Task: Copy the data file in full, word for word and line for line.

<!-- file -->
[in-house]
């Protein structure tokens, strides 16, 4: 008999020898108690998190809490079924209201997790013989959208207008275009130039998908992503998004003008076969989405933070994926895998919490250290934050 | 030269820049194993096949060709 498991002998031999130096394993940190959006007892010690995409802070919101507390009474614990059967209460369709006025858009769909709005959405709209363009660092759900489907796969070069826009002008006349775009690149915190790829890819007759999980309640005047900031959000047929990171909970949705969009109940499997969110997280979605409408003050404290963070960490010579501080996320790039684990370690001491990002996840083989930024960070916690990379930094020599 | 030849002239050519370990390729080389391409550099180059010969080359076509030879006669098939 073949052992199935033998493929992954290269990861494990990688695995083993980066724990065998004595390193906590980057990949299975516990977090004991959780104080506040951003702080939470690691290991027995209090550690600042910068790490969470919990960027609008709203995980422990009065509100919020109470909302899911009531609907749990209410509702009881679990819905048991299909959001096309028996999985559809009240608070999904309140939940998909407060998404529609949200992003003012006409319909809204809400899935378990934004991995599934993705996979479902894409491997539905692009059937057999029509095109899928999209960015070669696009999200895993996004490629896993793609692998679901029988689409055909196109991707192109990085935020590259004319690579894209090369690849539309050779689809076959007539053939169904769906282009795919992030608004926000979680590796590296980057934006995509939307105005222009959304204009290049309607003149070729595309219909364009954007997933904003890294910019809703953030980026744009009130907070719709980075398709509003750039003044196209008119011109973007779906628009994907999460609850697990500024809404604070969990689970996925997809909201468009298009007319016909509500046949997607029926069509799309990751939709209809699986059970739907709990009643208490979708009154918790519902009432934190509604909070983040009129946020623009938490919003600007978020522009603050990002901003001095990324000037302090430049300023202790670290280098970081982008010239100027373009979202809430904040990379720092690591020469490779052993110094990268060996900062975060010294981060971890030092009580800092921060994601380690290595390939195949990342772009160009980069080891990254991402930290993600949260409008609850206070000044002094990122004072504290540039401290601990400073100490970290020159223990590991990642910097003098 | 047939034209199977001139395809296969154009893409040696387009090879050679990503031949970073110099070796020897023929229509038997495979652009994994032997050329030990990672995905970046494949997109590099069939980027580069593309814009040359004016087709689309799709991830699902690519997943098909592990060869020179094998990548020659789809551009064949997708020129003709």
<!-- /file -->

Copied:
[in-house]
């Protein structure tokens, strides 16, 4: 008999020898108690998190809490079924209201997790013989959208207008275009130039998908992503998004003008076969989405933070994926895998919490250290934050 | 030269820049194993096949060709 498991002998031999130096394993940190959006007892010690995409802070919101507390009474614990059967209460369709006025858009769909709005959405709209363009660092759900489907796969070069826009002008006349775009690149915190790829890819007759999980309640005047900031959000047929990171909970949705969009109940499997969110997280979605409408003050404290963070960490010579501080996320790039684990370690001491990002996840083989930024960070916690990379930094020599 | 030849002239050519370990390729080389391409550099180059010969080359076509030879006669098939 073949052992199935033998493929992954290269990861494990990688695995083993980066724990065998004595390193906590980057990949299975516990977090004991959780104080506040951003702080939470690691290991027995209090550690600042910068790490969470919990960027609008709203995980422990009065509100919020109470909302899911009531609907749990209410509702009881679990819905048991299909959001096309028996999985559809009240608070999904309140939940998909407060998404529609949200992003003012006409319909809204809400899935378990934004991995599934993705996979479902894409491997539905692009059937057999029509095109899928999209960015070669696009999200895993996004490629896993793609692998679901029988689409055909196109991707192109990085935020590259004319690579894209090369690849539309050779689809076959007539053939169904769906282009795919992030608004926000979680590796590296980057934006995509939307105005222009959304204009290049309607003149070729595309219909364009954007997933904003890294910019809703953030980026744009009130907070719709980075398709509003750039003044196209008119011109973007779906628009994907999460609850697990500024809404604070969990689970996925997809909201468009298009007319016909509500046949997607029926069509799309990751939709209809699986059970739907709990009643208490979708009154918790519902009432934190509604909070983040009129946020623009938490919003600007978020522009603050990002901003001095990324000037302090430049300023202790670290280098970081982008010239100027373009979202809430904040990379720092690591020469490779052993110094990268060996900062975060010294981060971890030092009580800092921060994601380690290595390939195949990342772009160009980069080891990254991402930290993600949260409008609850206070000044002094990122004072504290540039401290601990400073100490970290020159223990590991990642910097003098 | 047939034209199977001139395809296969154009893409040696387009090879050679990503031949970073110099070796020897023929229509038997495979652009994994032997050329030990990672995905970046494949997109590099069939980027580069593309814009040359004016087709689309799709991830699902690519997943098909592990060869020179094998990548020659789809551009064949997708020129003709």